Let $\sigma$ be the divisor sum function, $\gamma$ the Euler-Mascheroni constant and $n>5040$. Robin showed that if the inequality$$\displaystyle \sigma(n)<e^{\gamma}n\log\log n$$ ever fails, it does infinitely often. It is quite intuitive that infinitely many of the counterexamples (if not all) would be superabundant, i.e. natural numbers $a$ such that $\displaystyle \frac{\sigma(a)}{a}>\frac{\sigma(b)}{b}$ for all $b<a$. My proof, which I'd like to have verified:

Let $SA_k$ be the $k$-th superabundant number. Then assume, without loss of generality,

$$ \left\{ \begin{array}{c} \sigma(SA_k)<e^{\gamma}SA_k\log\log SA_k \\ \sigma(m)\ge e^{\gamma}m \log \log m \\ SA_l < SA_k<m<SA_{k+1} \ , \end{array} \right. $$ where $SA_l$ is the largest superabundant counterexample. So we must have $$\displaystyle \frac{\sigma(m)}{\sigma(SA_k)}>\frac{m \log\log m}{SA_k\log\log SA_k} \\ \ \ \ \ \ \ \frac{\sigma(m)}{m \log\log m} >\frac{\sigma(SA_k)}{SA_k\log\log SA_k}. \ \ \ \ \ \ (1)$$ But since $m$ is between two consecutive superabundant numbers, it is not superabundant itself, hence it is by definition $\displaystyle \frac{\sigma(m)}{m}\le\frac{\sigma(SA_k)}{SA_k}$. Given that $ \log\log m >\log\log SA_k$, we easily find $$\displaystyle \frac{\sigma(m)}{m \log\log m} <\frac{\sigma(SA_k)}{SA_k\log\log SA_k},$$ contradicting $(1)$. As a result, we have no counterexamples $> SA_l$, which is an absurdity. $ \ \ \ \ \ \ \ \ \ \ \square$

Any comment, suggestion for improvement or alternative proof would be highly appreciated.

  • $\begingroup$ I think I have improved it. Thanks in advance for any remark. $\endgroup$ – Vincenzo Oliva Nov 12 '14 at 6:26

Looks right, although you have thrown in subscripts and extra letters that are not needed. Note that Akbary and Friggstad pointed out in 2009 that the first counterexample to Robin would be superabundant; given your argument, the reason that not all counterexamples need be superabundant is that a superabundant counterexamples can be followed by a trickle of not-quite-superabundant counterexamples that are smaller than the next superabundant number.

Shorter: $A$ is largest superabundant counterexample. There are infinitely many counterexamples (if any), so there is a counter example $n$ larger than some superabundant number $B$ that is not a counterexample, that is consecutive superabundant $B,C $ with $B < n < C.$ We do not really care about $C,$ can also forget $A.$

We have, since we are assuming $n$ is not superabundant, indeed is smaller than the very next SA number, $$ \frac{\sigma(n)}{n} \leq \frac{\sigma(B)}{B}. $$ As $B$ is not a counterexample, $$ \frac{\sigma(B)}{B \log \log B} < e^\gamma. $$ Since $n > B,$ we also have $$ \frac{1}{\log \log n} < \frac{1}{\log \log B}. $$ Combine with $ \frac{\sigma(n)}{n} \leq \frac{\sigma(B)}{B} $ to arrive at $$ \frac{\sigma(n)}{n \log \log n} < \frac{\sigma(B)}{B \log \log B} < e^\gamma. $$ This contradicts $n$ being a counterexample, so, if there are any counterexamples, infinitely many are superabundant.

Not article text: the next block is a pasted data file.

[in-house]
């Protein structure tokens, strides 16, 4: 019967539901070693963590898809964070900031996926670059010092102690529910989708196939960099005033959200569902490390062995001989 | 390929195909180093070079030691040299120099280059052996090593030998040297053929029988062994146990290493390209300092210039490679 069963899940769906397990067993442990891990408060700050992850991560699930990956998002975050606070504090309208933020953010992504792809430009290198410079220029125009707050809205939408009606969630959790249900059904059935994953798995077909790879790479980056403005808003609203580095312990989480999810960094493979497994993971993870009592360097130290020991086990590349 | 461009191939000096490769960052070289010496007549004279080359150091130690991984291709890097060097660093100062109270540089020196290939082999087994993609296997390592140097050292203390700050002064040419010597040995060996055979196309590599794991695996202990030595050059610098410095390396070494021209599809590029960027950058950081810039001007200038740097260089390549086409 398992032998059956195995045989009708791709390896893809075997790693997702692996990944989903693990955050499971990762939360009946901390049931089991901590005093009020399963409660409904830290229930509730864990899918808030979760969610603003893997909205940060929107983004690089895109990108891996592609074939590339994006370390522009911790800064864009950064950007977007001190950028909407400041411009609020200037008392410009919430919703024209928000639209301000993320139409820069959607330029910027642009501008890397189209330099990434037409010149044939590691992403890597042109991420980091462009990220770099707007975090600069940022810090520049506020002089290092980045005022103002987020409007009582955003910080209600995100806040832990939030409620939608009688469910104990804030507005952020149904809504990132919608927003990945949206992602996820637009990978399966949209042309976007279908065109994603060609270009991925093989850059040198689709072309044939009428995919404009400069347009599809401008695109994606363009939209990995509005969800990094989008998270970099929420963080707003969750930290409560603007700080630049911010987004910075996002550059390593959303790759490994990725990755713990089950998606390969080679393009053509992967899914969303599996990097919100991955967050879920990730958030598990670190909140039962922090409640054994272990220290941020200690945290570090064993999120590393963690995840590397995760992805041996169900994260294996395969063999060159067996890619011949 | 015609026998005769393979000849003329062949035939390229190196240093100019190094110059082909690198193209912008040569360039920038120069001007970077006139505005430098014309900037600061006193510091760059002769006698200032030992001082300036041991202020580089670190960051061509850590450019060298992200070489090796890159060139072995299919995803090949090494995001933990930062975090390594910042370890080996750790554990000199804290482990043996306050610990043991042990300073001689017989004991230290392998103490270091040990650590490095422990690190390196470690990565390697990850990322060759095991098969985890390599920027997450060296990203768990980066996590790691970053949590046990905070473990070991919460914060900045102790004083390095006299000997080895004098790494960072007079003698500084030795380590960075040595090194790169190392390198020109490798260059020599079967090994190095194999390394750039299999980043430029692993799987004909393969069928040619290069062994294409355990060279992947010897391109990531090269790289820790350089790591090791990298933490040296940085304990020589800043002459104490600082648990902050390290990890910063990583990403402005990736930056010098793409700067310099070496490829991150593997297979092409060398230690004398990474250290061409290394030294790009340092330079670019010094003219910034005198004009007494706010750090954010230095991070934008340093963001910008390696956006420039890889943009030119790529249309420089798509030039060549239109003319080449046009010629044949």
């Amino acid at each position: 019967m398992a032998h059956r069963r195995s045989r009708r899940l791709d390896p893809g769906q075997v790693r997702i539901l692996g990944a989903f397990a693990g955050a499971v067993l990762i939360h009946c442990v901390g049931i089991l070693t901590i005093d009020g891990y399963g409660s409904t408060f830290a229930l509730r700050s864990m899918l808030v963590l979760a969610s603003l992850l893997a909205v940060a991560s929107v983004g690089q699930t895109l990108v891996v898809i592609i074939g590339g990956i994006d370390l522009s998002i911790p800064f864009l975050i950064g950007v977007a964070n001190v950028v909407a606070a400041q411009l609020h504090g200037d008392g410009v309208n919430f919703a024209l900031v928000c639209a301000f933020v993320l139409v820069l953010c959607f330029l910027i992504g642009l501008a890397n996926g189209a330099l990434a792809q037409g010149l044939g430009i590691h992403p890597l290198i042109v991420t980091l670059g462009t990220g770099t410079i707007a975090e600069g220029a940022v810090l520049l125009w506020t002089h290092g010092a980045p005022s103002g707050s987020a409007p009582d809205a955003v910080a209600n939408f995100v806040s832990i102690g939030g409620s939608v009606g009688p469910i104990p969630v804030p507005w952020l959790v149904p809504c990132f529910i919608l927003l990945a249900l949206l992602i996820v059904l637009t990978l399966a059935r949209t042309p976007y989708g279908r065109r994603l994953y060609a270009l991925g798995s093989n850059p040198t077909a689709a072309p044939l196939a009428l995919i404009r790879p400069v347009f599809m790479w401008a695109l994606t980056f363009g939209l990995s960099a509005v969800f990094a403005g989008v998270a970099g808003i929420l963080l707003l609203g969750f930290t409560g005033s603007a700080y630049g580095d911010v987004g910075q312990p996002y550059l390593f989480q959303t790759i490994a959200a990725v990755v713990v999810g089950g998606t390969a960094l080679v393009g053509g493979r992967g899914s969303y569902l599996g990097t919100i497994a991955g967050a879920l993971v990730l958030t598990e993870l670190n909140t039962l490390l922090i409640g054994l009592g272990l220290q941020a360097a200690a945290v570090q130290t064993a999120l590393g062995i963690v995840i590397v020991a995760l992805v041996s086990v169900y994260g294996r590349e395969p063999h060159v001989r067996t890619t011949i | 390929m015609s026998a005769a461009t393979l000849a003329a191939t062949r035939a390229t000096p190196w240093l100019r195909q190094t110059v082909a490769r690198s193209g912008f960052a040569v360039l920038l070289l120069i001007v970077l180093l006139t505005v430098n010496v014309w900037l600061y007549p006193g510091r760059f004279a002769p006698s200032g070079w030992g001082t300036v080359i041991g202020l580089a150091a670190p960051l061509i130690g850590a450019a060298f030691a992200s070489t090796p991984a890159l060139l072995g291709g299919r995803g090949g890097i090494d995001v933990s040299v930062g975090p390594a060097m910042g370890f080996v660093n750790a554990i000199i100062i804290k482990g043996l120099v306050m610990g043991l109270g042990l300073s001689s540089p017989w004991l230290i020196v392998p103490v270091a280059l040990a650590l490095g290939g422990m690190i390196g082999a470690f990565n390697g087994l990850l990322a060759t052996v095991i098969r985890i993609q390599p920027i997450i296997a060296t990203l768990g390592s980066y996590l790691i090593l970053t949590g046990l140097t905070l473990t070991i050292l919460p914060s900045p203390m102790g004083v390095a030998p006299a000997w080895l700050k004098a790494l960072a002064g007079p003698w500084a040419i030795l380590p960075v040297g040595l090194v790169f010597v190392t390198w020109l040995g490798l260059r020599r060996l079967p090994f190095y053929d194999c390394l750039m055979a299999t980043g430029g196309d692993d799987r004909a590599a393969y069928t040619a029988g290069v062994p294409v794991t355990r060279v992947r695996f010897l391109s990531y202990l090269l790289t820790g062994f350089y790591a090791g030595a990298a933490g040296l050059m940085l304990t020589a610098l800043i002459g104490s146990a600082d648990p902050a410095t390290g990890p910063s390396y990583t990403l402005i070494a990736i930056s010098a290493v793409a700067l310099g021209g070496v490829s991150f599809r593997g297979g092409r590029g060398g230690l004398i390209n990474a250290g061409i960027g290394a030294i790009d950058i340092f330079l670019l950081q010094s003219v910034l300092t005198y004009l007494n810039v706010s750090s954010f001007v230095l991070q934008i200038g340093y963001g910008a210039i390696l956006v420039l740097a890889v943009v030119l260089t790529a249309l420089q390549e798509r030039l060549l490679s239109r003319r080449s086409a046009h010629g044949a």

Note that Robin showed in his section 3 that at least one colossally abundant number is a counterexample if there are any. I'm not sure it is known about infinitude of CA counterexamples, if any.

EEDDIITT: I once did something computational here with CA numbers, incredible amount of work for a disappointing outcome How would I find a number where $\sum_{d\mid n}d > 100n$? The conclusion is that RH is not going to be decided by something that can be done on a computer.

  • $\begingroup$ So many thanks! As for using $m$ instead of $n$, it's due to a kind of tendency of mine to avoid using letters which I used in the presentation of the general problem. Well, now I agree with you, no need of $m$. And indeed, I like those capital letters more than $SA$ with some subscript, somewhat more essential (hence, nicer). Besides that, your proof is better because it doesn't depend on Robin's second theorem, thank you. I recall that result about a CA counterexample of Robin. Yeah, almost certainly RH needs a proof, regardless of its direction. Speaking of which, is the object of... $\endgroup$ – Vincenzo Oliva Nov 12 '14 at 22:05
  • $\begingroup$ my question obvious? If I'm not mistaken, Robin didn't prove it on his paper. This is actually a lemma I was planning to add to a broader paper. Is it instead not necessary? (also, I noticed I said "last" and not "largest". Totally better the latter, strange that I thought only of the former, not the first time I use "largest") $\endgroup$ – Vincenzo Oliva Nov 12 '14 at 22:06
  • $\begingroup$ *in the first comment I meant to say that although it uses Robin's second theorem, it doesn't depend on it as much as my proof. And afterall, it simply is more straightforward. $\endgroup$ – Vincenzo Oliva Nov 12 '14 at 22:12
  • $\begingroup$ @Vin, there are many papers that follow up on Robin, some elementary. I do not know the full contents of Akbary Friggstad, which is about three pages. It is certainly possible that some short article points out that there would be infinitely many SA counterexamples if any. For example, I found that reference in this: arxiv.org/abs/1211.2147v3 $\endgroup$ – Will Jagy Nov 12 '14 at 22:19
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    $\begingroup$ @Vin that seems right. $\endgroup$ – Will Jagy Nov 12 '14 at 23:22

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